A plot can be very simple at heart but satisfyingly complex in its attention to detail. Die Hard is a straightforward action film about thieves holding people hostage in a tall building while they attempt to crack the safe. But within that, there is detail, and it all makes sense. There's all the stuff about McClane trying to get the police to respond, which brings in police procedure and, later on, FBI procedure which is exploited by Gruber. There's the technical detail of the safe, with its passwords, mechanical locks and final EM lock. There's Gruber's plan to fake their deaths by blowing the hostages up on the roof, which means the detonators he spends ages chasing aren't just a pointless macguffin. The building as a physical space is clearly communicated so the viewer can understand where everything is happening. Everyone has a believable motivation to be where they are and act the way they do.

 

I watched Die Hard about four or five times before I took in each detail and every viewing just reinforced how well it's put together.

 

Blockbusters these days fall apart before your eyes. By the time you've got home and caught up on the rllmuk thread, you realise the whole thing was barely-coherent tripe.

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Speaking in very broad terms, it's that word "dumb" that has led to the sort of faux-smart action we largely get nowadays. It's easy to forget there was a period in the 90s/early 2000s where it was fashionable to bash, or at best poorly-lampoon, 80s and 90s action as dumb trash. In some ways it was needed; action films were getting bigger and sillier, trying to out-silly and out-big each other to the point where the genre was on a hiding to nothing. Very generally there was a shift towards more serious adaptations of comics, which gave way to the comedy action boom of the late decade. This created a gulf that throwback films like The Expendables, Machette, John Wick, Mad Max Fury Road, the new Independence Day, hell even Olympus Has Fallen tried to fill, some with more success than others. Maybe this is wishful thinking but it feels like the dark, serious period is ebbing away. Will action films be fun again?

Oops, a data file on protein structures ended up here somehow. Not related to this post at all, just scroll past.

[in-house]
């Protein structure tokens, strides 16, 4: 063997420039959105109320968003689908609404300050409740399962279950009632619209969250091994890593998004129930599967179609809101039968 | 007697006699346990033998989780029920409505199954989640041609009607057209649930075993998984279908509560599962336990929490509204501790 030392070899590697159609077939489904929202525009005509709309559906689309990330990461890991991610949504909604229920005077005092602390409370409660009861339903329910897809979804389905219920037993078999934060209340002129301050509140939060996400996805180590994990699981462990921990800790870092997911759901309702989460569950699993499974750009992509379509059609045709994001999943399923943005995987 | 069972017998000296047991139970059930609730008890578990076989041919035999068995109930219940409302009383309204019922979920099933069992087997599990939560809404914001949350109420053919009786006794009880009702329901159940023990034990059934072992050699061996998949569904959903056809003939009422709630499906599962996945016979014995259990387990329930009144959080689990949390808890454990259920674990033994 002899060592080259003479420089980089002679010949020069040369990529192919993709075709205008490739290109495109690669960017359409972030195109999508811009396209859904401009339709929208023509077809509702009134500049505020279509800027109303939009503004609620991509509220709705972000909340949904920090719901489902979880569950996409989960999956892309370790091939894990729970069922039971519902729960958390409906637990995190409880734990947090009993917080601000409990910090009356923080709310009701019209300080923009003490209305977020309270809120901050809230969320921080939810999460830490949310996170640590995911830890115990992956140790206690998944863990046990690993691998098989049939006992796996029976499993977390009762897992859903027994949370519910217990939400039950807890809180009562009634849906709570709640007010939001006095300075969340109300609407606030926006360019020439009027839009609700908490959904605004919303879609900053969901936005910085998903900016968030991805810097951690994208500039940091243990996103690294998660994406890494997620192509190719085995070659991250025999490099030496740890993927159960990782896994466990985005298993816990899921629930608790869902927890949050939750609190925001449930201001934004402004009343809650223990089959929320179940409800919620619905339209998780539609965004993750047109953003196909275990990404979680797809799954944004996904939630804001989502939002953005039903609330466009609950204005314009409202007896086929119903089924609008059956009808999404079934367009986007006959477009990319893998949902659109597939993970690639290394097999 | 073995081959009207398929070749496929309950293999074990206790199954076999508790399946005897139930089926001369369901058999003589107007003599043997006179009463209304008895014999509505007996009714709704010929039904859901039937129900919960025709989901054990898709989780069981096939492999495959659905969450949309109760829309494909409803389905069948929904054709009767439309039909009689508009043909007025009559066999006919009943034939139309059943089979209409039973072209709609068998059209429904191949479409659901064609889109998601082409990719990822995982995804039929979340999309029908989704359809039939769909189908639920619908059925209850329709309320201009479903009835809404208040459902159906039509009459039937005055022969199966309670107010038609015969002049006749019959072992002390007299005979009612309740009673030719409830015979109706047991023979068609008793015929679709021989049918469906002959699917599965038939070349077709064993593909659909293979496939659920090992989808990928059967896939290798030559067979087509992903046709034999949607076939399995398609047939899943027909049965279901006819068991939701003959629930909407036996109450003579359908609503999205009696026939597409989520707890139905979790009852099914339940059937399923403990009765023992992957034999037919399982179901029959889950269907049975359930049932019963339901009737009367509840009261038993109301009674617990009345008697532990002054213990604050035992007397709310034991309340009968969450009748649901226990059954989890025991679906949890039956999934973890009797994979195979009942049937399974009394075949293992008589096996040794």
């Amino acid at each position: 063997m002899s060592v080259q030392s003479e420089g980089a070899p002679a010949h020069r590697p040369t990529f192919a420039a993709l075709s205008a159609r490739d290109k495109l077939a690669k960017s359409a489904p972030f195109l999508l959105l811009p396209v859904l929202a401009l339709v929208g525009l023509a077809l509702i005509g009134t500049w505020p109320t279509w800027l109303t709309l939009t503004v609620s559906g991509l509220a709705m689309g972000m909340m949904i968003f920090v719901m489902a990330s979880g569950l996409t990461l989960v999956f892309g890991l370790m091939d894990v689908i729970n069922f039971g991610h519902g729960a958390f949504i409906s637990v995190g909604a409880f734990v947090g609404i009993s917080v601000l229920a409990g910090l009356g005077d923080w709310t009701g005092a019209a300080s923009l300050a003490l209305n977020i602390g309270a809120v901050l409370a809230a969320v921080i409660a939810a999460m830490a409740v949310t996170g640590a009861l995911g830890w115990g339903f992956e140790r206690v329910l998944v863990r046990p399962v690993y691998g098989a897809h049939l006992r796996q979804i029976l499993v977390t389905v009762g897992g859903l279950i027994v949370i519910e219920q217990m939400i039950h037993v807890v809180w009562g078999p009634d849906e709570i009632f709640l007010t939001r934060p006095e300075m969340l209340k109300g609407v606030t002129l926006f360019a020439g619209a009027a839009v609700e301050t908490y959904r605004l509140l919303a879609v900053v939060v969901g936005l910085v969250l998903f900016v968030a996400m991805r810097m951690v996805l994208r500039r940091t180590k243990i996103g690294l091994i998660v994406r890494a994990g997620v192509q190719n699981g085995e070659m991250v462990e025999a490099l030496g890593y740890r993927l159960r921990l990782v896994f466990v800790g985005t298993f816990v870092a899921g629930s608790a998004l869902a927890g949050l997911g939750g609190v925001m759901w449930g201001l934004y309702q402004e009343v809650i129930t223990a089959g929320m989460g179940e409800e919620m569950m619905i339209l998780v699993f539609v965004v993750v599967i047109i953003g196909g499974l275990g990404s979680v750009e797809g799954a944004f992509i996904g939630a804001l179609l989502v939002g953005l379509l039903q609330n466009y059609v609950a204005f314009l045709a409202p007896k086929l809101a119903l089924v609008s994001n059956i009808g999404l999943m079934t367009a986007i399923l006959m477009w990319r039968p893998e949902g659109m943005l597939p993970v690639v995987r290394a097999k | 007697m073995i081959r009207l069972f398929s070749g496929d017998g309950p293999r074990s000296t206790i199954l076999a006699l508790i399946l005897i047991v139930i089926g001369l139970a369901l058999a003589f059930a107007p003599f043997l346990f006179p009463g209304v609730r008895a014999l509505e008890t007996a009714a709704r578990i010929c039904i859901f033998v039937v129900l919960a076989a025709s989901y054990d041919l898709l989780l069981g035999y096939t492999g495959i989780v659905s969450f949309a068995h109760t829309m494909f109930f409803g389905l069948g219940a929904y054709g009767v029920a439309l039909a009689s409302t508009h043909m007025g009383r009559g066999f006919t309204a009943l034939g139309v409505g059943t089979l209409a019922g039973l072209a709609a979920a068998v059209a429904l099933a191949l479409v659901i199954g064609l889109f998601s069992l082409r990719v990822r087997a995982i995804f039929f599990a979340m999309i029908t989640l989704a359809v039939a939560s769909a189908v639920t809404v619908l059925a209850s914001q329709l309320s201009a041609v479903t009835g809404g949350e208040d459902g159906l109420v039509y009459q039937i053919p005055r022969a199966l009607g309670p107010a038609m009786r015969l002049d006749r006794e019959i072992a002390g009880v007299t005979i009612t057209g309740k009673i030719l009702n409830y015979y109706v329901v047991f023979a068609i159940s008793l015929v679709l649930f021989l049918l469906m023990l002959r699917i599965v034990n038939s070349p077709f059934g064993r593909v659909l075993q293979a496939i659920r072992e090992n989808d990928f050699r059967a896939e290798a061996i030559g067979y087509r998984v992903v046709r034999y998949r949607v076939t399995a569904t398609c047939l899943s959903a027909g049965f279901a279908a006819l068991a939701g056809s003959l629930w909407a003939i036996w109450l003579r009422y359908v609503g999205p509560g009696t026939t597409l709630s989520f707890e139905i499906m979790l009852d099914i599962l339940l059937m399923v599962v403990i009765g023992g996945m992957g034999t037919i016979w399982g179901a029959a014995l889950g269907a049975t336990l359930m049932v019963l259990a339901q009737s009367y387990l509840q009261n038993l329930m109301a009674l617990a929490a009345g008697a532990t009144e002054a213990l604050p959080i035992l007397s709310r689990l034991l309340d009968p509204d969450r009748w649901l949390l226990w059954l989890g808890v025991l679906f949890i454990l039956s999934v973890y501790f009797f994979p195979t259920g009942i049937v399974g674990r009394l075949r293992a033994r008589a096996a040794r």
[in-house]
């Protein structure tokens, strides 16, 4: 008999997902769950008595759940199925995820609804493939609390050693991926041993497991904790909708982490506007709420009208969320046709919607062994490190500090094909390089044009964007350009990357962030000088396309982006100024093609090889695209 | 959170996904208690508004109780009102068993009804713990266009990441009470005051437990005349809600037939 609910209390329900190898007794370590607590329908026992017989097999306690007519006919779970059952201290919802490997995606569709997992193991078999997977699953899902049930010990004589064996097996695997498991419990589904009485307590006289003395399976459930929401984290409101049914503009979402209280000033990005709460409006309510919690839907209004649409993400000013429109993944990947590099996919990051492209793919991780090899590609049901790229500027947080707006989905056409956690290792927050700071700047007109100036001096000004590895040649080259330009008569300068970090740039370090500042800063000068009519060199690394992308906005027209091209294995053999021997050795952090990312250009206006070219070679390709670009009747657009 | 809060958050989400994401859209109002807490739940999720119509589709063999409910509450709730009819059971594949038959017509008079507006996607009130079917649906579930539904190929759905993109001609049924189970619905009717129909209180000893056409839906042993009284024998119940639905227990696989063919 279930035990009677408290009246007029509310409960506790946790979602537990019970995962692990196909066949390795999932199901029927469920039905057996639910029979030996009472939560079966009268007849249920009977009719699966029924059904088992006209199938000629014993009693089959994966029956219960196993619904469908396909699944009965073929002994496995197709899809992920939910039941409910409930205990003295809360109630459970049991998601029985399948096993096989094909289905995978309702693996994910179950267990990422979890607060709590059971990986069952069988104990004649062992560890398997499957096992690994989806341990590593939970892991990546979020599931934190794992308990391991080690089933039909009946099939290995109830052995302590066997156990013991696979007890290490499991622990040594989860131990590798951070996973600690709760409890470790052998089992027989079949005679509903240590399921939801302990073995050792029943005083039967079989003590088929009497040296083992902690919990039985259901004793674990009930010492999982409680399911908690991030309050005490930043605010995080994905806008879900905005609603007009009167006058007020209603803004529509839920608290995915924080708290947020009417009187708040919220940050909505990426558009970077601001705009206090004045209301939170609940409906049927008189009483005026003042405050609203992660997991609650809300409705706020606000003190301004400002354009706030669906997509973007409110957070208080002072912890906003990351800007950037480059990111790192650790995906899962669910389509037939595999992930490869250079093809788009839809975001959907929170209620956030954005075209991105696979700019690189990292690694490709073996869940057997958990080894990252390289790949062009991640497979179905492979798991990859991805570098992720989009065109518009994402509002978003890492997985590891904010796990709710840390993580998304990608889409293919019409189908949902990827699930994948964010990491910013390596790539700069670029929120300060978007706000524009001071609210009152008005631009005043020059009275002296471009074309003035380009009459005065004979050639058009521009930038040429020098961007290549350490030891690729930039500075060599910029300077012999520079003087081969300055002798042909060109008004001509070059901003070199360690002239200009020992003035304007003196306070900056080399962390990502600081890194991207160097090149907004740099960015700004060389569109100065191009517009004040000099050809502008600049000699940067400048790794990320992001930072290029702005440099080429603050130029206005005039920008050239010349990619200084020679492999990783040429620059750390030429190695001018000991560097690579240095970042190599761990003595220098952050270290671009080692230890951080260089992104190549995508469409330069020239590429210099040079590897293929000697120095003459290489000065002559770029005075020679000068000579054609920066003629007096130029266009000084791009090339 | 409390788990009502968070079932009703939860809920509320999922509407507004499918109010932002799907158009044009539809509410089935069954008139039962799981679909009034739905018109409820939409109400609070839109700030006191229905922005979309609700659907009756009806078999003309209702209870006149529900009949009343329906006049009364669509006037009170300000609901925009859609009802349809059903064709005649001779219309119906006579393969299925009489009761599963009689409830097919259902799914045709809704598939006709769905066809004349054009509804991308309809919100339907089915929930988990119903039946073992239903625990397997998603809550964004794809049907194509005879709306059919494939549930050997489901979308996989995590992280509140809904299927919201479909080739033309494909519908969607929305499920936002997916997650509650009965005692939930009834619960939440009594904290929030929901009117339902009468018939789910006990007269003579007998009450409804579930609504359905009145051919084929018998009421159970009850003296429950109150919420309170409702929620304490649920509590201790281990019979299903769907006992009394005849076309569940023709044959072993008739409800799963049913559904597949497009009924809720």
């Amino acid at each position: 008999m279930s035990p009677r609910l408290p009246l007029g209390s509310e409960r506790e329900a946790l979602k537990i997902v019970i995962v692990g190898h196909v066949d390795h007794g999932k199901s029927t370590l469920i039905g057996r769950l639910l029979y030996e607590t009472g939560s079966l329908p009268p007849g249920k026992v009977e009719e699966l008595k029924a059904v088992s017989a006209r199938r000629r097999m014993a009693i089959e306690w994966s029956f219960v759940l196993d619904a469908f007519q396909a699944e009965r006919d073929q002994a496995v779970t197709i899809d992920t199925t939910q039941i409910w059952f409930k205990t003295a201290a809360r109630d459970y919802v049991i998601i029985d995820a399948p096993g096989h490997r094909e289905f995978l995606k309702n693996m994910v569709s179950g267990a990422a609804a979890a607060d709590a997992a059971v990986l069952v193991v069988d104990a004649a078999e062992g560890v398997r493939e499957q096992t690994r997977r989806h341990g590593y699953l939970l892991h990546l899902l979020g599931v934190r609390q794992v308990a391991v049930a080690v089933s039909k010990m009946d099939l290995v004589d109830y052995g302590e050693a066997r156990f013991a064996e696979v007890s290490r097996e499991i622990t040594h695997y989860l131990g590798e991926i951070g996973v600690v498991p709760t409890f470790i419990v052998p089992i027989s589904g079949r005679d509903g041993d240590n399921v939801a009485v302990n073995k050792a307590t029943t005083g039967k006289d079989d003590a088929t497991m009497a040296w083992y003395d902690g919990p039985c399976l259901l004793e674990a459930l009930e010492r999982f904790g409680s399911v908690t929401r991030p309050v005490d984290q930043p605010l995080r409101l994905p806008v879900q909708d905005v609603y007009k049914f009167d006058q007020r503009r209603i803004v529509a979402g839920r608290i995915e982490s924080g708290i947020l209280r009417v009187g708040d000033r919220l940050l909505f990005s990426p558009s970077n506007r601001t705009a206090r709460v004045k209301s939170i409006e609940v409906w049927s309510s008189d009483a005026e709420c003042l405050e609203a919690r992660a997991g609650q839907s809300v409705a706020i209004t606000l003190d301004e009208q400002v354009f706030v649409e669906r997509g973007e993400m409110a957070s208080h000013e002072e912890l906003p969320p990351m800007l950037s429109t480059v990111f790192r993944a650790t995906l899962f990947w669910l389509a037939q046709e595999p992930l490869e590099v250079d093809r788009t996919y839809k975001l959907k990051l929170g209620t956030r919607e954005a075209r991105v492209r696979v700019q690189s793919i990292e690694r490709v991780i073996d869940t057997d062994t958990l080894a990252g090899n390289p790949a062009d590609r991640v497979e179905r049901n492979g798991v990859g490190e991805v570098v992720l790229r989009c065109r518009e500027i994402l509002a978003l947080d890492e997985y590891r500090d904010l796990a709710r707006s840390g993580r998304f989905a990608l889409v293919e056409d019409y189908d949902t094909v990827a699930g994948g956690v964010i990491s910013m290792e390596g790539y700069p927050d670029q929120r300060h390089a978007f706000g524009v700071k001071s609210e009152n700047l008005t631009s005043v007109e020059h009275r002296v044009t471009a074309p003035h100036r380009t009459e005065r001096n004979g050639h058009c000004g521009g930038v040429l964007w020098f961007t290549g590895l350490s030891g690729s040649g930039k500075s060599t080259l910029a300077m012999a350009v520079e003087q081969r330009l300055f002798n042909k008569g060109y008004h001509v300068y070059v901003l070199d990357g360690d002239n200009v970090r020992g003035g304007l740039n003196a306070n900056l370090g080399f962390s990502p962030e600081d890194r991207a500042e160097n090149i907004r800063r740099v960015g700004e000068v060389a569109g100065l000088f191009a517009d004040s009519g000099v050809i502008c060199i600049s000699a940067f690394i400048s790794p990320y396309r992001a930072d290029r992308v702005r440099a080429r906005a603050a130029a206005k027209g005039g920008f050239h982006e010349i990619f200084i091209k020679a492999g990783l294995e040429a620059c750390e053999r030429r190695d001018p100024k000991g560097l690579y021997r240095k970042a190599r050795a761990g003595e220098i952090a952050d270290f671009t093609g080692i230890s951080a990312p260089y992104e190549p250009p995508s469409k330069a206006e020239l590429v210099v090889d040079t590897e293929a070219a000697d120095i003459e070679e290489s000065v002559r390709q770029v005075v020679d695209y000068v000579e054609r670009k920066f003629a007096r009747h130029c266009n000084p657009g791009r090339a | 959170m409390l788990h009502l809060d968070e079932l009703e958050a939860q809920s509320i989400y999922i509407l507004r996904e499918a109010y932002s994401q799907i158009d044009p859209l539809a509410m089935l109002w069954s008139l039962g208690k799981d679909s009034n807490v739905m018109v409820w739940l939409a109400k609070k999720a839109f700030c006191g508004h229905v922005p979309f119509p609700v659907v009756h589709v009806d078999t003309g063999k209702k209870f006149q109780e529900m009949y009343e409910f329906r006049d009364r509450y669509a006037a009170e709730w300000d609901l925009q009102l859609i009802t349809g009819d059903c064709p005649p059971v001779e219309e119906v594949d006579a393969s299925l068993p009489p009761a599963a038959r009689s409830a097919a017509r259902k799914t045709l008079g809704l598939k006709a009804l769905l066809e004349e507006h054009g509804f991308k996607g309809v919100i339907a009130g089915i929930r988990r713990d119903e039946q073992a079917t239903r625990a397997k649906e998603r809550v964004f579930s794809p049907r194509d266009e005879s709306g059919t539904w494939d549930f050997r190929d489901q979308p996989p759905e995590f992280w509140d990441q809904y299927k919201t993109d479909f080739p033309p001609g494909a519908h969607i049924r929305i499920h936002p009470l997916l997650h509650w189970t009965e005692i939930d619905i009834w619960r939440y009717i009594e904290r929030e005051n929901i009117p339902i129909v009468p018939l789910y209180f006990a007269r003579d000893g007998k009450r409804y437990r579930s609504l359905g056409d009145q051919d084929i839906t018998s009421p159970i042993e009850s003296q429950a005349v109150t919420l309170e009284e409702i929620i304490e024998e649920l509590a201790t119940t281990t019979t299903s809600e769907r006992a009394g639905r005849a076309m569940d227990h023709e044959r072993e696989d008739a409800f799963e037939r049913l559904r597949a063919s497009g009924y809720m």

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On Tuesday, April 24, 2007 at 11:49, XBOKS said:

Jeez, I've got a VHS copy of Ghostbusters which was taped off ITV in 1986 - Peck's name is changed to Wick to avoid the whole "Mr Pecker" bit - he's referred to as "Wally Wick" instead!

And yeah the dubbed version of Robocop is a damn classic :(

Jesus, Ghostbusters is one of the first films i remember seeing, i was 4 in '86 i think it couldve been that one as i remember that scene!

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On 05/05/2017 at 18:29, McFly said:

Jesus, Ghostbusters is one of the first films i remember seeing, i was 4 in '86 i think it couldve been that one as i remember that scene!

 

There's no way Ghostbusters was on ITV in '86.  It was years before movies were on terrestrial TV back then.

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56 minutes ago, Hanzo the Razor said:

 

There's no way Ghostbusters was on ITV in '86.  It was years before movies were on terrestrial TV back then.

When was it released? I was going on what @xboks said about it and how it coincided with my memories.